Logistics companies in the UAE must chart their tax obligations carefully to remain zero-rated. Any omission and they are staring at penalties and arrears. Image Credit: Shutterstock

Whether it is Value Added Tax (VAT) or Corporate Tax, the logistic service industry needs to pay special attention to the scope of tax concessions.

As per global practices, international transportation is generally zero-rated under the UAE VAT laws. The international transport of passengers or goods – whether it starts or ends in the UAE or passes through its territory - is zero-rated.

An interesting ambiguity exists for international transportation originating from a place outside the UAE. If the place of supply is outside UAE, then such transportation services should be outside the scope of UAE’s VAT. The logistics industry, however, should evaluate whether such services are zero-rated or outside the scope of the VAT regime altogether.


Transport-related services mean shipment, packaging and securing cargo, preparation of customs documents, container management, loading, unloading, storing and moving of goods, or any another closely related services. These are generally provided under following two scenarios:

  1. Services provided along with international transportation.
  2. Services provided independently without international transportation.

In my experience, many logistic companies in UAE consider transport-related services as zero-rated in both scenarios. A pertinent question remains whether such services are indeed zero-rated, especially in the second scenario?

The zero-rating apparently applies on transport-related services provided with international transportation. There are no standalone zero-rating provisions exclusively for transport-related services.

When a UAE logistic company provides both international transportation and transport-related services to a customer, it can be reasonably inferred that both should be zero-rated. However, if the UAE logistics company provides only transport-related services, these may not qualify for zero-rating per se. In such cases, the services should be standard-rated, if provided by the logistics company to another UAE entity or customer.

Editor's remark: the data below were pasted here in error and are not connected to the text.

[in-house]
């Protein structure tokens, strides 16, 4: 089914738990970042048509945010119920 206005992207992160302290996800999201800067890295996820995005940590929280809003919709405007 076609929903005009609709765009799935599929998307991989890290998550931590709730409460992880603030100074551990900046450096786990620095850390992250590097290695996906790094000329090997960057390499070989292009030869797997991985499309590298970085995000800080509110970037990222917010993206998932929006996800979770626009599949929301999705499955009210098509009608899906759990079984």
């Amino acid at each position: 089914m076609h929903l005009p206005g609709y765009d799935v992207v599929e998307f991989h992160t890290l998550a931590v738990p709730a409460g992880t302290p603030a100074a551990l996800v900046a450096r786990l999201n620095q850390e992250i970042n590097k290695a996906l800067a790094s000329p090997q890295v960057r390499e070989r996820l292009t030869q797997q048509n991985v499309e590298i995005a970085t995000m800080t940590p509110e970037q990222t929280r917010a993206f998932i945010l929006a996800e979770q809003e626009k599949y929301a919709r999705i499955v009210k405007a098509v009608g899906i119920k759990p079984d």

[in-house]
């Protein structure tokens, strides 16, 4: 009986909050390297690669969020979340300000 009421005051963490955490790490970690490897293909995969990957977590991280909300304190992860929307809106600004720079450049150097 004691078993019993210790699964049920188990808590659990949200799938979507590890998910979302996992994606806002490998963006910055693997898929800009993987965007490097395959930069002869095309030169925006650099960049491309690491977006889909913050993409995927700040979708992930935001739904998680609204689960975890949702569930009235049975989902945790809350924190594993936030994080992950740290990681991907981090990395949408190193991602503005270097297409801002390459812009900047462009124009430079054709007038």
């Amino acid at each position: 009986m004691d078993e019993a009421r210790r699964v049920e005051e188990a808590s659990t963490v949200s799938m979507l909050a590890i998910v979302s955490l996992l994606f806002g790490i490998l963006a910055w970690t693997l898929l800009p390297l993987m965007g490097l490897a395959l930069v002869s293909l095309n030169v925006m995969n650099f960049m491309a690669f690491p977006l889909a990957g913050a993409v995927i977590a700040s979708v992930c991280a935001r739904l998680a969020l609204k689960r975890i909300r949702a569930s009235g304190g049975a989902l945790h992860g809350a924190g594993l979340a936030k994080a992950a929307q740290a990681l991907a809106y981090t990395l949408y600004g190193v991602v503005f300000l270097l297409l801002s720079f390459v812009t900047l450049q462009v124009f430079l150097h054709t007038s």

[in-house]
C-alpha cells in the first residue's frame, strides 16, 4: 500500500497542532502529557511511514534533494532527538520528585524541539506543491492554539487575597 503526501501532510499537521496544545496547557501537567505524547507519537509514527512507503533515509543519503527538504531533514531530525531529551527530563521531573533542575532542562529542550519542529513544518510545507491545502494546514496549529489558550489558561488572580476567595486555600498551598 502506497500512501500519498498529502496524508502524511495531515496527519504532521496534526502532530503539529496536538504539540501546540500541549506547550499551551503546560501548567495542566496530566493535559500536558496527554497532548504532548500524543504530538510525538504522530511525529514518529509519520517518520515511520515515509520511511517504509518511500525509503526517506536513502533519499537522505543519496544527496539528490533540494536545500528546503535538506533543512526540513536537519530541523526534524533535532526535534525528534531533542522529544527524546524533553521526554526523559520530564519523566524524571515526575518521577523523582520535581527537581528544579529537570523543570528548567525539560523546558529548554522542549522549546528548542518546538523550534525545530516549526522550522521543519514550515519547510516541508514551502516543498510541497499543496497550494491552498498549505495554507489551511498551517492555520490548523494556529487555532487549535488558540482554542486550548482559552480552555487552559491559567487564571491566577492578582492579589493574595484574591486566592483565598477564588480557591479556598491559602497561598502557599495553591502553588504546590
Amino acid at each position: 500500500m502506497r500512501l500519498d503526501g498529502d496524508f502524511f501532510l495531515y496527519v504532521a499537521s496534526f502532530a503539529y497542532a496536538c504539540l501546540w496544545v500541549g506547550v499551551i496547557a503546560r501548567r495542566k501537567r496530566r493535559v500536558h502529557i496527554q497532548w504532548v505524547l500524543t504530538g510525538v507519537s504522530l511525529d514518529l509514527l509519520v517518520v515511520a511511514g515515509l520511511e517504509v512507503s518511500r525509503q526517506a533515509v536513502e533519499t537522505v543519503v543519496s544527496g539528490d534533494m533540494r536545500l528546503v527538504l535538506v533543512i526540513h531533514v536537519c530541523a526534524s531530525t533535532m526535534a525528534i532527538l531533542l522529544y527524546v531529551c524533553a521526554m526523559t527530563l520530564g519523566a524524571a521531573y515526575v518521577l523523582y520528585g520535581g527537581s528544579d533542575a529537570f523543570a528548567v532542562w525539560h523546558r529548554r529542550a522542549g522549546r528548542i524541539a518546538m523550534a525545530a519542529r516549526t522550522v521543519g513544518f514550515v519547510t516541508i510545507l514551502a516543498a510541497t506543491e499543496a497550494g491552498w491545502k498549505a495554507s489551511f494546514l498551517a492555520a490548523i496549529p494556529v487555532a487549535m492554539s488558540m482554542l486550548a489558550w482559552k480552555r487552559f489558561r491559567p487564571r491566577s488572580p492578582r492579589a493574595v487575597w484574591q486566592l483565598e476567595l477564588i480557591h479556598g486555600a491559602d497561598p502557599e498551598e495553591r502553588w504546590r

International jurisprudence

VAT guidance on transportation services issued by Saudi Arabia could be referred to. The guidance provides an illustration wherein person ‘X’ shifts his base from Riyadh to Beirut, and contracts a freight company to move his personal belongings. ‘X’ asks the freight company to store the goods for an extended period at its warehouse before the shipment is made.

The storage charge is ancillary to - and provided with - the international transport of goods by the freight company and should be zero-rated.

On the other hand, a friend of ‘X’ also needs some storage for his goods. He uses the same freight company to store goods, but later gets a different company to courier the goods to Beirut. In this case, the storage has been provided by a different company to the supplier of the international transportation.

The storage services are neither ancillary nor provided with an international transport of goods, and should be taxed at 5 per cent.

Penalties and tax arrears

With VAT shortly completing six years since its implementation in the UAE, logistic service providers could be at a risk of tax arrears and penalties if their current VAT positions are inconsistent with the laws. On a related note, income earned by logistics service providers in free zones is eligible for the 0 per cent corporate tax rate.

However, the preferential corporate tax rate is subject to strict conditions. The logistic service industry will have to tread very carefully to remain eligible for 0 per cent corporate tax. I ardently believe that companies should comprehensively evaluate their current tax positions to avoid penalty pitfalls either now or in the future.